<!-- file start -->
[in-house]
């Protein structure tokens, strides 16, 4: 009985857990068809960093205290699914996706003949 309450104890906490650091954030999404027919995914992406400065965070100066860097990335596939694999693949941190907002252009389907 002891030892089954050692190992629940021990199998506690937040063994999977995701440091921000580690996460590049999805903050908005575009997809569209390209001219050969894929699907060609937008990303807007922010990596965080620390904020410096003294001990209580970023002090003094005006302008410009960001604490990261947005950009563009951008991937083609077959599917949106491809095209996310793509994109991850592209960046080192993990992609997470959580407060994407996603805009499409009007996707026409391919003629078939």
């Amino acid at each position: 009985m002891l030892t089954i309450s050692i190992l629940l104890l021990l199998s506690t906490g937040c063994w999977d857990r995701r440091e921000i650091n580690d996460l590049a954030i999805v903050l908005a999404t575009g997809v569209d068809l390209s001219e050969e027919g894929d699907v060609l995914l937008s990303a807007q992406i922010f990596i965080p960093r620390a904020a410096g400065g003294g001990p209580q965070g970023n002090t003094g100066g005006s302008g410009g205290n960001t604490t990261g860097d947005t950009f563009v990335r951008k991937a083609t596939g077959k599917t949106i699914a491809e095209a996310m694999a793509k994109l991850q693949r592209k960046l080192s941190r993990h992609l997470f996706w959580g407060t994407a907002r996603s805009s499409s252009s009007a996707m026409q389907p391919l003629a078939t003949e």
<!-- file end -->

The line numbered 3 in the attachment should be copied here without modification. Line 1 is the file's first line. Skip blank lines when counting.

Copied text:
């Amino acid at each position: 009985m002891l030892t089954i309450s050692i190992l629940l104890l021990l199998s506690t906490g937040c063994w999977d857990r995701r440091e921000i650091n580690d996460l590049a954030i999805v903050l908005a999404t575009g997809v569209d068809l390209s001219e050969e027919g894929d699907v060609l995914l937008s990303a807007q992406i922010f990596i965080p960093r620390a904020a410096g400065g003294g001990p209580q965070g970023n002090t003094g100066g005006s302008g410009g205290n960001t604490t990261g860097d947005t950009f563009v990335r951008k991937a083609t596939g077959k599917t949106i699914a491809e095209a996310m694999a793509k994109l991850q693949r592209k960046l080192s941190r993990h992609l997470f996706w959580g407060t994407a907002r996603s805009s499409s252009s009007a996707m026409q389907p391919l003629a078939t003949e």